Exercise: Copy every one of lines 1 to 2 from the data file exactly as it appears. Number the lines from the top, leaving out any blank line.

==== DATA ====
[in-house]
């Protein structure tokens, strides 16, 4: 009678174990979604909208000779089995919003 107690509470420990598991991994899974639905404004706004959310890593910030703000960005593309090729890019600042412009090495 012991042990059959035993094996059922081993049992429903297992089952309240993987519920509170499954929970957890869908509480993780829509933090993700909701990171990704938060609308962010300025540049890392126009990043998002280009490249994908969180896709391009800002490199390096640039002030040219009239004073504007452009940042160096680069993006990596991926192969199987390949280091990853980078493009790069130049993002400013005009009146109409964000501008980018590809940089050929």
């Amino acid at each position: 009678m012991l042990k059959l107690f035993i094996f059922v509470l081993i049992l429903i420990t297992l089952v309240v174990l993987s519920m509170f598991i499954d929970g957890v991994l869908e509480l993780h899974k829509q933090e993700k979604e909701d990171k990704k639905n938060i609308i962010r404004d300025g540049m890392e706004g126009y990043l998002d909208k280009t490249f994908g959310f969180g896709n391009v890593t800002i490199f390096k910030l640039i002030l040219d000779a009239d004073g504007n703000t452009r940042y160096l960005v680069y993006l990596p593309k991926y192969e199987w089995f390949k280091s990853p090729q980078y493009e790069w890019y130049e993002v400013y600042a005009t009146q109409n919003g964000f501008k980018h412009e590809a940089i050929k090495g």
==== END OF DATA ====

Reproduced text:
[in-house]
């Protein structure tokens, strides 16, 4: 009678174990979604909208000779089995919003 107690509470420990598991991994899974639905404004706004959310890593910030703000960005593309090729890019600042412009090495 012991042990059959035993094996059922081993049992429903297992089952309240993987519920509170499954929970957890869908509480993780829509933090993700909701990171990704938060609308962010300025540049890392126009990043998002280009490249994908969180896709391009800002490199390096640039002030040219009239004073504007452009940042160096680069993006990596991926192969199987390949280091990853980078493009790069130049993002400013005009009146109409964000501008980018590809940089050929």